Navbar button PSM Logo

Why Your SBL Should Be Part of the Team

November 1, 2019, 6:37 GMT+1
Read in 8 minutes
  • As an SBM, how well do your school’s staff and pupils know you? Sue Birchall explains why becoming familiar with each other can pay dividends...
Why Your SBL Should Be Part of the Team

As school business managers, we lead very busy work lives.

Given our range of responsibilities for finance, HR, site management and ICT we’re often running from one thing to another, dealing – often briefly – with numerous stakeholders both in and outside of our schools and academies. At certain times of the month and year we’ll be found heads down in our accounts and regulations paperwork, which can often cause us to isolate ourselves, largely through necessity.

It can sometimes feel that we’re not part of the wider ‘school life’ that everyone else enjoys, simply because we’re kept so busy keeping the cogs turning. But should we do more to try and integrate and be seen?

Proper recognition

In my view, it’s imperative that our role be properly recognised for its importance to the success of our schools and academies, but for that to happen we need to be identified as being part of them. The job of SBM is often perceived by colleagues as one only concerned with money and regulation. Being seen around the building, getting involved in all aspects of the school day and working more closely with the teachers and children will help address this misconception. Because our role is very much about supporting the teaching and learning that takes place within schools and the subsequent outcomes, the same as any with any other member of staff.

‘But I’m so busy, I don’t have time!’ I hear you cry. Fear not – the positives of pursuing this strategy far outweigh the time investment. For one thing, the professional benefits can be quite significant. An ever-present risk for SBMs is that we can get bogged down in the sheer volume of administrative work piling up on our desks and lose sight of the reasons behind why we do what we do. Becoming more involved with the broader life of the school will give you a different perspective on how students benefit from your efforts and what your achievements within the role make possible for others.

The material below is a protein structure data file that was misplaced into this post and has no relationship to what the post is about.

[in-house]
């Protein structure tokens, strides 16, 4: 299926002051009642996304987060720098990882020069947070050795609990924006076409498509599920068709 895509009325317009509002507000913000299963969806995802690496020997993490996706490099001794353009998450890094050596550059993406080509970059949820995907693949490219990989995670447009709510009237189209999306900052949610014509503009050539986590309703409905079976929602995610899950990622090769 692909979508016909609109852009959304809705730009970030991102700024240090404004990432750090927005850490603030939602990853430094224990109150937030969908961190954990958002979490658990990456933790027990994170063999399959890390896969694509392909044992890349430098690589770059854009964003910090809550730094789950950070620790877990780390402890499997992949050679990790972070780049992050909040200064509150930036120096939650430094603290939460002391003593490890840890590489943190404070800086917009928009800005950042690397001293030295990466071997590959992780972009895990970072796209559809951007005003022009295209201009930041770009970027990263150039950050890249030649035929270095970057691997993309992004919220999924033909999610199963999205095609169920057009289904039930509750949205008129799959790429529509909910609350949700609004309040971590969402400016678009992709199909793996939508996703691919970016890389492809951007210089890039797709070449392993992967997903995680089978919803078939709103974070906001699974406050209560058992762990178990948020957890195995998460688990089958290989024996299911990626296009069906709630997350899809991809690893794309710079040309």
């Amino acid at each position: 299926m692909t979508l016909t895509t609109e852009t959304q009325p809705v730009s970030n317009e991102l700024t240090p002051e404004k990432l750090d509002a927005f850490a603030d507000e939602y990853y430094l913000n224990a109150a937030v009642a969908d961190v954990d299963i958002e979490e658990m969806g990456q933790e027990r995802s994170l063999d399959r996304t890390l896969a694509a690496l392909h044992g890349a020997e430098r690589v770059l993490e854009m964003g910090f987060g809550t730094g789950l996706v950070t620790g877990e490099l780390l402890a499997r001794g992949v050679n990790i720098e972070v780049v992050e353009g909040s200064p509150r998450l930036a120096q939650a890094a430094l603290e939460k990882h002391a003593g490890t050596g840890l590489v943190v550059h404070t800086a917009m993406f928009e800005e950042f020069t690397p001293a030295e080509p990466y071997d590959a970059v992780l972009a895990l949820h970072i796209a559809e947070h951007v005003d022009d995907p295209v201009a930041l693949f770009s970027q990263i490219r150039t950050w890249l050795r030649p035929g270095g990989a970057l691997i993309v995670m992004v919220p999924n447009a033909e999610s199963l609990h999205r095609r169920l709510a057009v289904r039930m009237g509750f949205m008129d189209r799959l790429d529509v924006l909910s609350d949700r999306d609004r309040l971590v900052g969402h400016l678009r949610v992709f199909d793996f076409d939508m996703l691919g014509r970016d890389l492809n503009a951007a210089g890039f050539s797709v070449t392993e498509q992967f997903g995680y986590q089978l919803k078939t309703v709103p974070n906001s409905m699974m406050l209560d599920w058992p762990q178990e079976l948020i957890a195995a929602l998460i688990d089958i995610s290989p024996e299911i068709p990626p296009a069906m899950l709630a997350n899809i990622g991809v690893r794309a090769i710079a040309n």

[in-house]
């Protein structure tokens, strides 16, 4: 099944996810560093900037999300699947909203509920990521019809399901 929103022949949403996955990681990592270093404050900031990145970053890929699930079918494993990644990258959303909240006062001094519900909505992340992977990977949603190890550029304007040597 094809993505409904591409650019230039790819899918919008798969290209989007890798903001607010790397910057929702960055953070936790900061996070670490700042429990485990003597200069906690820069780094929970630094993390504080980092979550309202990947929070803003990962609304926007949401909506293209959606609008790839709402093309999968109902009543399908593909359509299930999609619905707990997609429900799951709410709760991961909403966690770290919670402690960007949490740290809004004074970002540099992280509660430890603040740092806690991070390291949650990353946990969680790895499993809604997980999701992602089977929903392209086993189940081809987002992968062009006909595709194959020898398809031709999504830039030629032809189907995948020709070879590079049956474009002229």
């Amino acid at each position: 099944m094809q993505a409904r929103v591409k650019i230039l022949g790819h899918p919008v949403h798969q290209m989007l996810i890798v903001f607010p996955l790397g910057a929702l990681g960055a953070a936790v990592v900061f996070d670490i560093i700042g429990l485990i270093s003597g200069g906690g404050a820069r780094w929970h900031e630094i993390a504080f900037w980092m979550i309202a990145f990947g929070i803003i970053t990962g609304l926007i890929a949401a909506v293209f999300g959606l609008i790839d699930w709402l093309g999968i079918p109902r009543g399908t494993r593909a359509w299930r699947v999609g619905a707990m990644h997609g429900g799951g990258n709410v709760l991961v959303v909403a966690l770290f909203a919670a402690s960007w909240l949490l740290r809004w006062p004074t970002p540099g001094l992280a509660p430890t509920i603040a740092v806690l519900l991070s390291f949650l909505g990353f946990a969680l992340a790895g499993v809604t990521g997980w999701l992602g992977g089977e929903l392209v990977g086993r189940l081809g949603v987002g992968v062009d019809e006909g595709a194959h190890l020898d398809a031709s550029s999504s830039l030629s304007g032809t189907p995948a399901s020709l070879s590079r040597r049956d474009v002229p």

Seeing how things work ‘on the ground’ will help inform your buying strategies and longer term planning with respect to the school’s finances and resources. Make yourself more accessible to staff and students, and encourage them to share their ideas, wants and needs with you.

For me, this has proved invaluable. I’ll often have my most inspired ideas when taking part in whole school activities, or when simply wandering around the premises. Myself and the head will frequently conduct parts of our weekly meetings while on the move around the school, as this helps us to plan and strategise. It also grounds what I think I know about my school, and gives context to senior level decision-making. My own profile within the school is raised, since I’m seen to be taking part in everyday school life. Colleagues have told me that I appear more approachable, which increases my sense of belonging and gives me greater satisfaction in my achievements.

Getting to know you

I’m always amazed at how contributions from my colleagues and students can inspire whole new directions or change something for the better. Generally, it’s the case that people won’t volunteer their views without being given an opportunity to do so. Making yourself available, and communicating that you’re ready to hear from them will put you in the best position to take these kind of contributions forward, often to the benefit of the school and those around you. So what should this involve in practice?